Wayah Road, oh, Wayah Road.
Deals Gap. Cherohala Skyway. They're all great roads - but, right now I want to find something for myself, a road where I can disconnect and not worry about the guy coming around the corner or up my rear. Something with switchbacks so tight that I can see my reflection in my tail lights. Elevation changes, great scenery, I want it all.
Wayah Road, are you that hidden jewel I'm searching for?
Often overshadowed by it's bigger brothers The Dragon, Hellbender 28, and Cherohala Skyway, Wayah Road is seldom written about or highlighted in the motorcycle route books or websites for this region. I like it that way. Lets just keep this one between you and me, ok?
This road is delightful if you're a fan of the backroad thrill. The thrill of riding unencumbered, alone, and no care's in the world. The reason so many of us started motorcycling.
The road is one of those up and over kind, up and over the mountain and then back down. Snaking it's way for 28 miles between Old Murphy Road near Franklin, NC and US19/74 at the Nantahala River Put-In, this road is just good old fashion fun.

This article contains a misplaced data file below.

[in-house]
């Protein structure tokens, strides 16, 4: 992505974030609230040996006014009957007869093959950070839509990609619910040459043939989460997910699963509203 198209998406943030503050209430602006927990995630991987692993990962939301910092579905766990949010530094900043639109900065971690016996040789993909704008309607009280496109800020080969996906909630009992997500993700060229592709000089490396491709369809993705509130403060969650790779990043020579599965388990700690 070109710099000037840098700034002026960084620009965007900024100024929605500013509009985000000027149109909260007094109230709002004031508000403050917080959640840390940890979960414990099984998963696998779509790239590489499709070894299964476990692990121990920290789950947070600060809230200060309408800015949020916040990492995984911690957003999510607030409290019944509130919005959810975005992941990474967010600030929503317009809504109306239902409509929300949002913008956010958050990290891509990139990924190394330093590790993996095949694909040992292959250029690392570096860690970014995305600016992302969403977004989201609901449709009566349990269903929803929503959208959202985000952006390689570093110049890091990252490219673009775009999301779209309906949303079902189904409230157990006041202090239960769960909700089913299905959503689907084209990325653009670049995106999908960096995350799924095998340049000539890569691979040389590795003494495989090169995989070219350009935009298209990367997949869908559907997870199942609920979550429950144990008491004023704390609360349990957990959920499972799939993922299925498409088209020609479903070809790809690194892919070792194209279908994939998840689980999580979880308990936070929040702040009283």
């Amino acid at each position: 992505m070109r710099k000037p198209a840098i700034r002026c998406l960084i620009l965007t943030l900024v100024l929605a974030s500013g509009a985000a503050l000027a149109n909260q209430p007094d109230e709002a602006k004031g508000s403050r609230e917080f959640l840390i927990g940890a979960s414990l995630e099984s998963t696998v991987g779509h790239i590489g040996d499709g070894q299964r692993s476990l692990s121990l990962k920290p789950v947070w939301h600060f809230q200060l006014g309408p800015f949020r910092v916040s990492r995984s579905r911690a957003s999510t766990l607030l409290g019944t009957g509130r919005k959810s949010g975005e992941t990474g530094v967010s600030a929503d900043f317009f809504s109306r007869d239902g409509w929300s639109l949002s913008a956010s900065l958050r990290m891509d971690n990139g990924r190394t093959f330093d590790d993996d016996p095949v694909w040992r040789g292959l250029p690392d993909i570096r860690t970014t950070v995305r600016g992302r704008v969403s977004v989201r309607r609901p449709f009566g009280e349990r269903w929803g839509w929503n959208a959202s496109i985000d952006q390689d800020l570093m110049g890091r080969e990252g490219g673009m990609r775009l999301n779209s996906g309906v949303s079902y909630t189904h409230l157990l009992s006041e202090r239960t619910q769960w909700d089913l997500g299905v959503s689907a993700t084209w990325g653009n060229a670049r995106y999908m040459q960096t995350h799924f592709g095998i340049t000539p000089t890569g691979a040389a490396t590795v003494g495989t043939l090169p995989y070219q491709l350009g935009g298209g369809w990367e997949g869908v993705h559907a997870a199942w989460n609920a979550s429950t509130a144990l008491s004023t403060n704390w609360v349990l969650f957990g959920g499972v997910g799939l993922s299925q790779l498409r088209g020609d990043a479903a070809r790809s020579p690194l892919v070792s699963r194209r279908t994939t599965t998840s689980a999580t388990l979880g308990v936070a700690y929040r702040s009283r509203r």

Hidden from the sun, deep under the protective cover of a mature forest, you'll feel like you're riding through the movie set of Lord of the Rings. Only the babble of the Wayah Creek will be there to keep you company in this fairy tale environment.
Looking to test how much rubber you can rub off the outside edges of your tires? Wayah Rd will help you do that with an incredible amount of twisties and outstanding switchbacks.
When I say switchbacks, I don't mean some lame mile long switchback that by time you're halfway through it you forget that you're turning. No, my friend. I mean the kind of switchback that'll twist your helmet back on as you look through the turn. Some of them are so tight that even the warning signs get confused - check out the picture below.
And don't worry, if you like the thrill of riding downhill or if you like the grunt of a bike as it pushes up hill you'll get what you want riding in either direction. Elevation changes are in no short supply on this road. Ride the road as an out and back to see what both sides of the mountain have to offer.
As you get to the northern end of this road, the forest opens up to the blue sky and reveals Aquone Lake. There aren't many opportunities to pull off and enjoy this body of water though, so expect to just take in the sites as you roll on through.